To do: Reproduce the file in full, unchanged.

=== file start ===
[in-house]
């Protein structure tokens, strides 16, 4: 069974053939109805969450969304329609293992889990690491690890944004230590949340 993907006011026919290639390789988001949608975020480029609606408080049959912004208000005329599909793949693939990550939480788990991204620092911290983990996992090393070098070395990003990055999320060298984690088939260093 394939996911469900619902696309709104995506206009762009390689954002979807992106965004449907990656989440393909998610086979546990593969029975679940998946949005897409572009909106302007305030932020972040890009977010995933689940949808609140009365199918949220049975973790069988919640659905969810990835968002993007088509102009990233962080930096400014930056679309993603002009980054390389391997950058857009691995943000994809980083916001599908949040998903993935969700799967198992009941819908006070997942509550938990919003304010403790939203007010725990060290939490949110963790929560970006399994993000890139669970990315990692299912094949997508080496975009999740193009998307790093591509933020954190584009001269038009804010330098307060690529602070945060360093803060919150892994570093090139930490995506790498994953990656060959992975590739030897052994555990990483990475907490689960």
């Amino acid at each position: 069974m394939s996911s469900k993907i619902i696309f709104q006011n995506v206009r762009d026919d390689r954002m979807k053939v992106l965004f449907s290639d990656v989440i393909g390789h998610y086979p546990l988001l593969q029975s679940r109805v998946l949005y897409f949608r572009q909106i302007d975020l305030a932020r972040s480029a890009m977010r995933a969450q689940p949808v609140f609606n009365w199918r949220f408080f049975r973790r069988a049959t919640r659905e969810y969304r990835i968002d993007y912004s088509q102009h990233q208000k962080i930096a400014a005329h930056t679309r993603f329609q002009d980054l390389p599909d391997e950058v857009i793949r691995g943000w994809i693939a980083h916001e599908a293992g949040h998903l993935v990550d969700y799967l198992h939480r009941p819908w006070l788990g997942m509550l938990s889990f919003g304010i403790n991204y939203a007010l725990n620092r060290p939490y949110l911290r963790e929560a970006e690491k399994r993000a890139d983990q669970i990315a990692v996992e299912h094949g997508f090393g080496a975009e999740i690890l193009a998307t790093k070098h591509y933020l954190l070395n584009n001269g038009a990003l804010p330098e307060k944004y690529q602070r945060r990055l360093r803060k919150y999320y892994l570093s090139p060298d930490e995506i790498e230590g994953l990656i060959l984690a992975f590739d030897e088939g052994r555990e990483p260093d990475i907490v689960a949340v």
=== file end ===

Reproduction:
[in-house]
């Protein structure tokens, strides 16, 4: 069974053939109805969450969304329609293992889990690491690890944004230590949340 993907006011026919290639390789988001949608975020480029609606408080049959912004208000005329599909793949693939990550939480788990991204620092911290983990996992090393070098070395990003990055999320060298984690088939260093 394939996911469900619902696309709104995506206009762009390689954002979807992106965004449907990656989440393909998610086979546990593969029975679940998946949005897409572009909106302007305030932020972040890009977010995933689940949808609140009365199918949220049975973790069988919640659905969810990835968002993007088509102009990233962080930096400014930056679309993603002009980054390389391997950058857009691995943000994809980083916001599908949040998903993935969700799967198992009941819908006070997942509550938990919003304010403790939203007010725990060290939490949110963790929560970006399994993000890139669970990315990692299912094949997508080496975009999740193009998307790093591509933020954190584009001269038009804010330098307060690529602070945060360093803060919150892994570093090139930490995506790498994953990656060959992975590739030897052994555990990483990475907490689960």
């Amino acid at each position: 069974m394939s996911s469900k993907i619902i696309f709104q006011n995506v206009r762009d026919d390689r954002m979807k053939v992106l965004f449907s290639d990656v989440i393909g390789h998610y086979p546990l988001l593969q029975s679940r109805v998946l949005y897409f949608r572009q909106i302007d975020l305030a932020r972040s480029a890009m977010r995933a969450q689940p949808v609140f609606n009365w199918r949220f408080f049975r973790r069988a049959t919640r659905e969810y969304r990835i968002d993007y912004s088509q102009h990233q208000k962080i930096a400014a005329h930056t679309r993603f329609q002009d980054l390389p599909d391997e950058v857009i793949r691995g943000w994809i693939a980083h916001e599908a293992g949040h998903l993935v990550d969700y799967l198992h939480r009941p819908w006070l788990g997942m509550l938990s889990f919003g304010i403790n991204y939203a007010l725990n620092r060290p939490y949110l911290r963790e929560a970006e690491k399994r993000a890139d983990q669970i990315a990692v996992e299912h094949g997508f090393g080496a975009e999740i690890l193009a998307t790093k070098h591509y933020l954190l070395n584009n001269g038009a990003l804010p330098e307060k944004y690529q602070r945060r990055l360093r803060k919150y999320y892994l570093s090139p060298d930490e995506i790498e230590g994953l990656i060959l984690a992975f590739d030897e088939g052994r555990e990483p260093d990475i907490v689960a949340v």